Top Five Insights Needed for Unknown Fraud Analytics
The effort it takes for a fraud manager to review a brand new fraud attack versus an attack type that has long been documented and has a process in place is very different. A known fraudulent transaction can be automatically blocked in real-time using traditional tools such as rules engines and supervised machine learning. On the other hand, unknown attacks require more insights into behaviors and activities that can be indicative of a previously unknown pattern. In order to take action on an evolving fraud pattern that a fraud team has never seen before, a fraud analytics dashboard must be able to provide actionable insights designed for unknown fraud detection.
Making unknown fraud analytics actionable
Here are the top five considerations and insights needed for a dashboard to provide actionable insights for unknown fraud:
1. Strong fraud indicators
Unknown fraud types need strong indicators in order to convict a suspicious account is indeed fraudulent. In addition to providing a detection score, a fraud analytics dashboard needs to include top reasons why a score is determined in human-understandable reason codes. For unknown fraud, anomalous attributes showing how an account or transaction deviates from the global population provide additional indicators.
2. Detailed detection and activity history
A detailed detection and activity history provides insights into the activities that lead to the event that triggered the detection and how a detection score changes over time. Such insight reveals the progression of an attack and informs any corresponding action needed to counter such attack. For example, some attacks we see here at DataVisor evolve from an initial ATO attack that transpires into fraudulent transaction attempts. The ability to monitor account behavior changes over time can help inform actions such as the use of quarantine at registration or ATO time to prevent downstream attacks.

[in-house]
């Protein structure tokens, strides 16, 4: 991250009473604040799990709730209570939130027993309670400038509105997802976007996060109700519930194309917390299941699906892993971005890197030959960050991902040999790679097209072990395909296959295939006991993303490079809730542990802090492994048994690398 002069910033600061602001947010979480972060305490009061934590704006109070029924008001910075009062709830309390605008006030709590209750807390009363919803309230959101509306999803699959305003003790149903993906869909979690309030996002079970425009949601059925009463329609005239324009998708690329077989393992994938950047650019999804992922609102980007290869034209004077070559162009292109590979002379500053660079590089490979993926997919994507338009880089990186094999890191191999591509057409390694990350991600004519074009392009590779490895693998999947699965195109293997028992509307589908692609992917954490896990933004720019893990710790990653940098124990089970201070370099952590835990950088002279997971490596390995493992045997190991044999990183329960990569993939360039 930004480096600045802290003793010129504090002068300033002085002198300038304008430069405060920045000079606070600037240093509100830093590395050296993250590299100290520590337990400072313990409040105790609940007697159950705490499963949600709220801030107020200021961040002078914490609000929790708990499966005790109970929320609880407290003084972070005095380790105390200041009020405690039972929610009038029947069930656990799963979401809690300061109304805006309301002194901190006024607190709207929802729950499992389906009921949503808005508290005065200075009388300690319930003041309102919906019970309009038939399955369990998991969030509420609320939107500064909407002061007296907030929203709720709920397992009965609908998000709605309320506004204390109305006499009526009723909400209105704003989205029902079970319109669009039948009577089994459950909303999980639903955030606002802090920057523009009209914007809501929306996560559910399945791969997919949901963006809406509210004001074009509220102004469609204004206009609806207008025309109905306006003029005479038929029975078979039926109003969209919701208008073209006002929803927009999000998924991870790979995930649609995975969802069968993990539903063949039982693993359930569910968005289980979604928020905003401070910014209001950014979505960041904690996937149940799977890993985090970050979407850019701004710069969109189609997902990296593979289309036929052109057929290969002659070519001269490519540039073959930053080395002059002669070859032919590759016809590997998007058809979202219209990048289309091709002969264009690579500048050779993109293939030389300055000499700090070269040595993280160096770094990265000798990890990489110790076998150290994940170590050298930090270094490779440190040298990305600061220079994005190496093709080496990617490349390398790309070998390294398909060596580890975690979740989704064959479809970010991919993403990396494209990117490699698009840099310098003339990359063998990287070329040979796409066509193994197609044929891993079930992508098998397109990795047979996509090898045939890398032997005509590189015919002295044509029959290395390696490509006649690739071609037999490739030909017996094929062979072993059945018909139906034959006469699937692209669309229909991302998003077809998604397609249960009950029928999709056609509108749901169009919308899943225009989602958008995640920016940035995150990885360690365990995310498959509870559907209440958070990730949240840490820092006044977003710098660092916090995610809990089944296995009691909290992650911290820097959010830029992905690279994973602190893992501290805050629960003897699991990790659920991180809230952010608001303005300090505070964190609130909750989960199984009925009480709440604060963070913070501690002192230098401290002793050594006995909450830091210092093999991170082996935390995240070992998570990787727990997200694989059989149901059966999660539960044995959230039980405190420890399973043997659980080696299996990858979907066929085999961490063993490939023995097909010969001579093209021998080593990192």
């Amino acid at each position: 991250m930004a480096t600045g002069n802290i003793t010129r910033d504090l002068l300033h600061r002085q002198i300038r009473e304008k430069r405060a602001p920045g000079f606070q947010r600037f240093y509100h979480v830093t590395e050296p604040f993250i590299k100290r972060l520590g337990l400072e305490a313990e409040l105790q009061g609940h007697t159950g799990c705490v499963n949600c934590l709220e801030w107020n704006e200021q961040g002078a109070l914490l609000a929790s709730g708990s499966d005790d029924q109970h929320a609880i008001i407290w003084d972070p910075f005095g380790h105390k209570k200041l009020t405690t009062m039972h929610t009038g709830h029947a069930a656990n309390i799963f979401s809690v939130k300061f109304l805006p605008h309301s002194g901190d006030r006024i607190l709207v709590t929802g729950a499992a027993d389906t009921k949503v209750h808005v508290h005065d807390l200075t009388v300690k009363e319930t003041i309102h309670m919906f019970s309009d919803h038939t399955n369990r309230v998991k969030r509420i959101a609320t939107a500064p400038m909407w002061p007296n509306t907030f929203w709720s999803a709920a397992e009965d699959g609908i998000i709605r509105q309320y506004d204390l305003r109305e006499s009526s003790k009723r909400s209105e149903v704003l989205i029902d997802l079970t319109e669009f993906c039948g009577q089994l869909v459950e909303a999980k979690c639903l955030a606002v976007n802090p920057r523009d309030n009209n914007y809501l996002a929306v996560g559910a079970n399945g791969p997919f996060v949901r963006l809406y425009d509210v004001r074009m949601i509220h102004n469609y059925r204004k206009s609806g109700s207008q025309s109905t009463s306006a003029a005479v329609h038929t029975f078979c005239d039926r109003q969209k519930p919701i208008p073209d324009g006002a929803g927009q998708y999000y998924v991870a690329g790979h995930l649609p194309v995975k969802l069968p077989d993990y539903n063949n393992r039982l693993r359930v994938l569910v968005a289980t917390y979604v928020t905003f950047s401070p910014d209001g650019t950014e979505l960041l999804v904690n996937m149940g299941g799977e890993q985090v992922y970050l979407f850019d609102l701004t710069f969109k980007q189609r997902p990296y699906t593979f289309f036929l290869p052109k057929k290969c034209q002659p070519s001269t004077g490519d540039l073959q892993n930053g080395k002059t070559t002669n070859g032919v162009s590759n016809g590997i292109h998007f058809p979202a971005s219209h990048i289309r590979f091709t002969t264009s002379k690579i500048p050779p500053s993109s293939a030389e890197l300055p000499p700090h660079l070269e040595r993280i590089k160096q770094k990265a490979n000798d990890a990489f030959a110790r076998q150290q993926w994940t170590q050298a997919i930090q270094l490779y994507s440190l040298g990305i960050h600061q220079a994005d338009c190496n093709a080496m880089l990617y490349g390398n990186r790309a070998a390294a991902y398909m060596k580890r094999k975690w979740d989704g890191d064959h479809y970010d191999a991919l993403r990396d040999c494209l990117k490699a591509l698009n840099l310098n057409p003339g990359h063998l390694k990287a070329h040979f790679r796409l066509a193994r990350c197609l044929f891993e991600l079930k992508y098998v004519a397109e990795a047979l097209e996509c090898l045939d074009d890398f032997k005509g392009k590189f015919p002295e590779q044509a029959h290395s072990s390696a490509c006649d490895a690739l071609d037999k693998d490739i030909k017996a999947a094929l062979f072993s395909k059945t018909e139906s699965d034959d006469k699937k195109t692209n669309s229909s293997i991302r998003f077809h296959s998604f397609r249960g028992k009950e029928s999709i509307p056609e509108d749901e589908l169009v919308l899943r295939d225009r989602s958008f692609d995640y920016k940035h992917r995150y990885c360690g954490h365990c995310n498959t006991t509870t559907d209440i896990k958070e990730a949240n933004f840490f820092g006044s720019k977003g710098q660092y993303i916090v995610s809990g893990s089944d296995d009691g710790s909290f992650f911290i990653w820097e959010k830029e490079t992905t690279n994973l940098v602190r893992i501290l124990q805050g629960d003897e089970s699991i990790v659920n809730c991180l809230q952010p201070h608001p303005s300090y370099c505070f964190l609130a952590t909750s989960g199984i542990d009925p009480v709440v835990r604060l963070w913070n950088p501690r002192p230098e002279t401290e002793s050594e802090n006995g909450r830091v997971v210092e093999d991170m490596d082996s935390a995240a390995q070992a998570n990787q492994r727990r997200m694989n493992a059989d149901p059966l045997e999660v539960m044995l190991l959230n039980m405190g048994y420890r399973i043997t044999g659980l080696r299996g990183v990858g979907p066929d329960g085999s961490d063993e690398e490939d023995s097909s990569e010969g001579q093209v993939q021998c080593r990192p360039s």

3. Connections among coordinated attacks
New fraud attacks are rarely lone wolf attacks as they are often carried out by groups of bad actors creating a number of fake accounts or conducting large-scale ATO attempts in order to maximize financial gains. A dashboard needs to display accounts that act in a correlated fashion and the distribution of correlated events among the group. It should compare how the correlated group differs from the global population. A fraud analyst should be able to track the progression of an attack campaign over time and efficiently review incremental detections.
4. Actionable fraud patterns and trends
A fraud analytics dashboard should not only provide analytics of detected accounts but also inform general fraud activity within a business in real-time. Businesses should be able to use the analytics to see global fraud trends and monitor its business risk profile. Some of the insights provided should include where the fraudsters come from, what attack tools the fraudsters use (e.g., device type, OS, email domain, IP, etc.), and what attack events are the most common.
5. Customizable widget and visualization
Each fraud team has its unique use case and workflow. A future-proof dashboard design needs to be able to support fully configurable and personalizable workflow to reflect the specific interests of fraud teams and individual users. This would greatly improve a team’s productivity by prioritizing based on their unique workflow.
Gaining 20/20 vision into unknown fraud attack patterns
Reimagining how fraud analytics dashboards should look like is the theme of DataVisor’s Fall 2018 product release. The goal of our dashboard redesign is to give our customers a 20/20 vision into the most sophisticated, unknown fraud attack patterns. If you are at Money 20/20 this week in Vegas, come visit us at Booth #851 to receive a demo of the future of fraud analytics.